I've been writing columns about social media for nearly 10 years now, and in all of that time I've stressed the importance of watching what you say, being professional 24/7/365, and keeping personal opinions about current events and politics to a minimum, if that.
Let me be clear from the start: My stance hasn't changed. What has changed is the way people use and consume social media. While that's to be expected over a decade, I don't think anyone could have seen the drastic changes that have skewed the timeline. Many hang on Donald Trump's every word. I'm no behavorial psychology expert, but even I would venture to guess that because of this shift, more people are likely to take my type of advice with a grain of salt and venture into areas that have "worked" because they see it as "working."
Actually, this type of social media hasn't worked. It just appears to because it dominates the news cycle. Call it the shock and awe factor. As we've seen from experience, when we deviate from my type of advice, everything goes downhill.
So how do you make your mark by playing it safe when no one else seems to be doing the same? Just like that. You concentrate on what you know, stay away from what you think (in general), and you'll give people a reason to not only visit your social media feeds, but to stay with them.
Let's break it down into practical steps you can take.
Be the expert. Not an expert in a crowded field — the expert. What area of financial advice is your area? Sure, you counsel about everything but there's probably one part that you truly love talking about. Take that and turn it into your niche. Create a blog. Do a podcast. Start a LinkedIn group. Make it so when someone googles the topic, you are the only person who shows up. Outside of social media and financial advice, I absolutely love all things Apple. But my niche is all things Apple Watch.
Always answer questions. With great knowledge comes great responsibility. While you obviously can't provide advice in your social media feeds, you can show that you are there and listening. Always be on the lookout for people who have basic questions about financial planning, just as you should be on the lookout for people with questions about your niche. Trust me when I tell you: When someone learns your name because you took the time to respond to their question on social media, they're a fan. Even if that response is a way for them to reach you offline, it means so much because you just made what they had to say important.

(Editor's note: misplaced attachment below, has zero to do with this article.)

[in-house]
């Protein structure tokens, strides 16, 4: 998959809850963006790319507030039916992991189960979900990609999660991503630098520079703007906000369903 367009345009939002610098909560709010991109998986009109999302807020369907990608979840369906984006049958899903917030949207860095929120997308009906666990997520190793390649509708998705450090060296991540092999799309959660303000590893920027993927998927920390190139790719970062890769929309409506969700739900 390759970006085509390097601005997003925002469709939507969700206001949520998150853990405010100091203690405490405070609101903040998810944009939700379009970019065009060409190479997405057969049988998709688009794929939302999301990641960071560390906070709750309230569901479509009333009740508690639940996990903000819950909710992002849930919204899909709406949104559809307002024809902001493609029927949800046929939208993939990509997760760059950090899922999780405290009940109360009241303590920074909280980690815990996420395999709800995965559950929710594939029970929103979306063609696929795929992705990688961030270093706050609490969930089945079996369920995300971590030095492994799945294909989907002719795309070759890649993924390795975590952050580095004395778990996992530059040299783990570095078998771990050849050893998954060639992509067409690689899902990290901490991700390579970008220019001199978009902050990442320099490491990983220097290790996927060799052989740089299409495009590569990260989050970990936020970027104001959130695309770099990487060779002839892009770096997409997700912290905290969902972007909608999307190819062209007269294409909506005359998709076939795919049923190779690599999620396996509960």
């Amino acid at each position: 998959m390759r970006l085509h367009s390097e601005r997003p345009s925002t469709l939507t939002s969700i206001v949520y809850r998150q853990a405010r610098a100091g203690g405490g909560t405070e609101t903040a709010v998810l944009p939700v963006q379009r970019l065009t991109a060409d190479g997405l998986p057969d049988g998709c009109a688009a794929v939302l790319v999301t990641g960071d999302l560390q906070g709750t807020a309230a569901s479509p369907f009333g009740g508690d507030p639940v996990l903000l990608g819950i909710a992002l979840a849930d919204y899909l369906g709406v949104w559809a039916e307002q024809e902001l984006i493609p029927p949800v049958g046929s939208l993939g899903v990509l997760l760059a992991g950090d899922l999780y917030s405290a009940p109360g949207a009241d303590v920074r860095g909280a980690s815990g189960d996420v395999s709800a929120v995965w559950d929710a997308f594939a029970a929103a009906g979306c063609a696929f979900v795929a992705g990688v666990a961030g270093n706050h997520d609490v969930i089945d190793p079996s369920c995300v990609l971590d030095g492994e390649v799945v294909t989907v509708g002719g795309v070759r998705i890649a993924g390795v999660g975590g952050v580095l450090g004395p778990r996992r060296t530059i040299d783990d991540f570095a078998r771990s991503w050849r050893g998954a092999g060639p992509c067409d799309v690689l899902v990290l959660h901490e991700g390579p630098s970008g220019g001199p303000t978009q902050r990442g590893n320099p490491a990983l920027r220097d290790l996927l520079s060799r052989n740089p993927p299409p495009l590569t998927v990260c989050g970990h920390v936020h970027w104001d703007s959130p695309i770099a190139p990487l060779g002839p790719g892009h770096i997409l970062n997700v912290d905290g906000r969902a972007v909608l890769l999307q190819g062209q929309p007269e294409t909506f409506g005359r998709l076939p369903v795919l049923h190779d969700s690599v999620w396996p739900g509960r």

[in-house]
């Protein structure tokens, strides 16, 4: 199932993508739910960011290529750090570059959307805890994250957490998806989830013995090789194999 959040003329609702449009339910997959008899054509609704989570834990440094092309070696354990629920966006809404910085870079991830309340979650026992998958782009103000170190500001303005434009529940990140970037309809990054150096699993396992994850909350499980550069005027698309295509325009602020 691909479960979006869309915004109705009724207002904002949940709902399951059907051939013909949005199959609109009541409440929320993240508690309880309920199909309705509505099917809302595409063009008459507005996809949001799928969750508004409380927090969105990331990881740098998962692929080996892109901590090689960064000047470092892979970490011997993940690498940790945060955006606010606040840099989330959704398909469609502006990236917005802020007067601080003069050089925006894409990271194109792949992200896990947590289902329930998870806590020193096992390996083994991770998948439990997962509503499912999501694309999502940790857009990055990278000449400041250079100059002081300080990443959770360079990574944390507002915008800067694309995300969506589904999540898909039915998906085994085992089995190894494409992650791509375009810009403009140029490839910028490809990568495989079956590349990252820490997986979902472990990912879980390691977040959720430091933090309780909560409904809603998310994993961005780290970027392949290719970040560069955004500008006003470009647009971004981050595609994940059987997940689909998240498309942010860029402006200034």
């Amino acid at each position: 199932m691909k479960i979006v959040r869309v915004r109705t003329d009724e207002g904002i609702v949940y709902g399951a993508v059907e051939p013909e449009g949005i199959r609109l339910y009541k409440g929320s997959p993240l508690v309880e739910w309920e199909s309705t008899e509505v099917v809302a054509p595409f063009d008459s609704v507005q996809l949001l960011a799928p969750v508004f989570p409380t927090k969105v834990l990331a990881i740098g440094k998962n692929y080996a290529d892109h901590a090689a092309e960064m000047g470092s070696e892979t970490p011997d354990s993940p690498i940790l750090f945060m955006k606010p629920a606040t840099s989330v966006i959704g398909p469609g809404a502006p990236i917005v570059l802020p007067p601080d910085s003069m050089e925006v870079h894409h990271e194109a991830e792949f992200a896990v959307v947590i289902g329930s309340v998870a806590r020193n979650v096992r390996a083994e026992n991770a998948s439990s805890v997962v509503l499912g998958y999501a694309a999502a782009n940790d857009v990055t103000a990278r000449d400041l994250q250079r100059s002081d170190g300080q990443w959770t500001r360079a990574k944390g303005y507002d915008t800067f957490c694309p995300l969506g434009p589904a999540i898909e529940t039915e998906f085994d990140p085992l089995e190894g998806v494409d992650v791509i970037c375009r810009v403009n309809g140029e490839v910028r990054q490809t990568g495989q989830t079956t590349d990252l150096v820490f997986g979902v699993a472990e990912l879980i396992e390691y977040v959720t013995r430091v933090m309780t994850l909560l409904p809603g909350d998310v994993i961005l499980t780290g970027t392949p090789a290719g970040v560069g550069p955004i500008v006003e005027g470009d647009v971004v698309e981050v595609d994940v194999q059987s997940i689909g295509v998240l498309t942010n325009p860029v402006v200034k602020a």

Show a sense of humor where it makes sense. Josh Brown wins Twitter so often because Josh Brown mixes business with pleasure in the best way. After reading a few of his tweets, you find yourself looking forward to the next one. In the social media world, that's pretty much the definition of making it. But make no mistake, this didn't happen overnight. I'm often amazed at how many people want to reap the benefits and do the job part-time. We're all busy, but you have to be all-in to achieve this level of success. You can maintain a presence and that's fine, but millions maintain a presence.
Be on top of the trends — in financial advice and social media. You need to know the newest rules for your clients, but what do you know about the latest in social media? Are you just hearing about Instagram now or have you been aware since it was cool? I often tell people that I was tweeting when celebrities were still tweeting things like "what is Twitter?" Things changed once it went mainstream, but if you can identify an area on social before your competition, you'll win the social and search wars. Once you win those, it's a lot easier to stay the leader. Read often, follow blogs and network with your peers to always know what they are doing.
In summary, I leave you with lyrics from James Taylor. Even though he wasn't talking about social media, unless of course he's a time traveler and just blew my mind, this fits:
Oh, I've seen fire and I've seen rain. I've seen sunny days that I thought would never end.
I've seen lonely times when I could not find a friend.
And in all of those changes — there will be many more — certain things will stay the same. My social media advice might go out of style, but it'll never go out of favor.
Just ask Roseanne.
If you have a social media question or an idea for a column topic, please let me know. Tweet them to me with the hashtag #socialmediaadviser or email me at firstname.lastname@example.org.